Prader-Willi syndrome


What is Prader-Willi Syndrome?

Prader-Willi syndrome (PWS) is a rare and complex genetic disease. PWS affects the whole body. When babies are born with Prader-Willi syndrome, they have low muscle tone (hypotonia), problems feeding, poor growth (failure to thrive), and developmental delays. Baby boys usually have undescended testicles.

Unlike babies with Prader-Willi syndrome, children with Prader-Willi syndrome are unable to feel full when they eat, so they have the urge to eat all the time (hyperphagia), which leads to severe and often life-threatening obesity as well as other related conditions, such as type 2 diabetes, high blood pressure, and heart disease. Individuals with Prader-Willi syndrome also tend to have decreased levels of hormones that control the development of secondary sexual characteristics, which leads delayed or absent puberty and typically also to infertility.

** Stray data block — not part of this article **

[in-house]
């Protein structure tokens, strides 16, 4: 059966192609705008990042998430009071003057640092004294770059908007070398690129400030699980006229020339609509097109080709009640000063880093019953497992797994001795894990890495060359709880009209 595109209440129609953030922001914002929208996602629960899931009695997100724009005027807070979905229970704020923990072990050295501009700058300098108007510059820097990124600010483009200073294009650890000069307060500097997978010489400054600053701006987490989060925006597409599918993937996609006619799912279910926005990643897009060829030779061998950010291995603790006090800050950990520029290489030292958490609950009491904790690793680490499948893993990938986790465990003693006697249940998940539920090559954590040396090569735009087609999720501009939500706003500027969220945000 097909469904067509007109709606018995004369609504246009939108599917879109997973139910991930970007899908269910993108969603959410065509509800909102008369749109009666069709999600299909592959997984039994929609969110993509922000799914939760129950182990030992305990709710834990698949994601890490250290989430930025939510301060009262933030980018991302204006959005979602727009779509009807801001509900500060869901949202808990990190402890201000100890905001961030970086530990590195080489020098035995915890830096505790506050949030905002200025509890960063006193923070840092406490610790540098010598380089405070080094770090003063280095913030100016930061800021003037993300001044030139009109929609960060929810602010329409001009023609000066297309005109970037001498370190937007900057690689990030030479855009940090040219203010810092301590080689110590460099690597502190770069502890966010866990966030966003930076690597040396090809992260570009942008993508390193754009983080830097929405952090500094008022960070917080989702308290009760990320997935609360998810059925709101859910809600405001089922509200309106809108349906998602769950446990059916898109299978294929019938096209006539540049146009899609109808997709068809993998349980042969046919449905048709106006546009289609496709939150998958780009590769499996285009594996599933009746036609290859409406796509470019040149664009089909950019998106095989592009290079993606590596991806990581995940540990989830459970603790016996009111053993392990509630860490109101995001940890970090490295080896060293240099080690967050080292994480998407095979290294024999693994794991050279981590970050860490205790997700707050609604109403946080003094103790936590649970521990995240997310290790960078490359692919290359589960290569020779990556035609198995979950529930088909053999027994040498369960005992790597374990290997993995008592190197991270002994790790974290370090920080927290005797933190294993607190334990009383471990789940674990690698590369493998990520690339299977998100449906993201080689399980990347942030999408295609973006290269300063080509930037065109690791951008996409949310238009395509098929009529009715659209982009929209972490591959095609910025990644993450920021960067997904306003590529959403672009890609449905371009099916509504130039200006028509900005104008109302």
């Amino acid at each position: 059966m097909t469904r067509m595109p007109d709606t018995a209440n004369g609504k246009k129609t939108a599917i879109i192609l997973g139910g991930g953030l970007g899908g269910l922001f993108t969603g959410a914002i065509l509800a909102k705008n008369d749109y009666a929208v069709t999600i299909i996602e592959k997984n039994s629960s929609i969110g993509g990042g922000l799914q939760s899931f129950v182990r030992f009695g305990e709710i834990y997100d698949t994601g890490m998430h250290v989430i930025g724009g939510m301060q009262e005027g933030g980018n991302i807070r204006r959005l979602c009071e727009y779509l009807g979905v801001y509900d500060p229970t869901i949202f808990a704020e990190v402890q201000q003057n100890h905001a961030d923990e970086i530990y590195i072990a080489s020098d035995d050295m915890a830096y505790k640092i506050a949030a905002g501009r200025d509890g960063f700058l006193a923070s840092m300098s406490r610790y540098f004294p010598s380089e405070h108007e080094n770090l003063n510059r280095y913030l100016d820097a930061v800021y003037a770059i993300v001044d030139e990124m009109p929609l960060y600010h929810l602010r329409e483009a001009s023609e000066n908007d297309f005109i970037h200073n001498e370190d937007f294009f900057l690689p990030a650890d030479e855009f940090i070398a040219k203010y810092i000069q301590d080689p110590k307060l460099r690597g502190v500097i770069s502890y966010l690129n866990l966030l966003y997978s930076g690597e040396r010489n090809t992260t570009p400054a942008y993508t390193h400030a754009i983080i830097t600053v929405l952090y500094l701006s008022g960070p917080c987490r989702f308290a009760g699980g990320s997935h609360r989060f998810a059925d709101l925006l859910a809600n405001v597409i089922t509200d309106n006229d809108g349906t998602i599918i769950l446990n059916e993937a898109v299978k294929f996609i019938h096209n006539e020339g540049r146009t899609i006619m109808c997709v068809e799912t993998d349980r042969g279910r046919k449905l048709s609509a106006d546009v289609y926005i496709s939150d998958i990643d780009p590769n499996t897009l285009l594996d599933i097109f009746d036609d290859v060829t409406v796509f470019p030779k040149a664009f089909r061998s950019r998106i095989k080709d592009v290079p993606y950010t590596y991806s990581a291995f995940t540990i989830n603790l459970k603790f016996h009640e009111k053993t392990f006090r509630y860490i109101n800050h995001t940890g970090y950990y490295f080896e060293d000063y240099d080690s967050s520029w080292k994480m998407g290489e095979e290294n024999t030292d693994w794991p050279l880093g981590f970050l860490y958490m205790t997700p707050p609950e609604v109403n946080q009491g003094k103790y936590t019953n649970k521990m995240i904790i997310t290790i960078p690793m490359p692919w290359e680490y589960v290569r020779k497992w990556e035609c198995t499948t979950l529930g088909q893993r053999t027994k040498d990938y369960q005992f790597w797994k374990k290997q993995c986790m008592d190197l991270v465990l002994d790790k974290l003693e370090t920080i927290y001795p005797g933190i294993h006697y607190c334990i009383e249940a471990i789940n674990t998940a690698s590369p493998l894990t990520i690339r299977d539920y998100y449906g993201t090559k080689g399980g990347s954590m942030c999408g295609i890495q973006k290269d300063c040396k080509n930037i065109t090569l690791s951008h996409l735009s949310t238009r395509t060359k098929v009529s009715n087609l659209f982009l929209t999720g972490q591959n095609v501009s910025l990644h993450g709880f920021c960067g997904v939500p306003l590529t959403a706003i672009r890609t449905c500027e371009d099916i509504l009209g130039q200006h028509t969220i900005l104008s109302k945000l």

People with Prader-Willi syndrome can also be shorter than average (small stature) and typically have small hands and feet. Mild-to-moderate learning difficulties and intellectual disabilities are common, as are certain behaviors, such as obsessive-compulsive disorder, poor mood control, and stubbornness.

SOURCE: Emory University - Department of Human Genetics in collaboration with ThinkGenetic • • DATE UPDATED: 2016-06-18


"Prader-Willi Syndrome (PWS): Overview" Eunice Kennedy Shriver National Institute of Child Health and Human Development. National Institute of Health. June 2014. Accessed February 1, 2016.

"Genetics Home Reference: Prader-Willi syndrome" National Library of Medicine. National Institute of Health. June 2014. Updated 1 February 2016.

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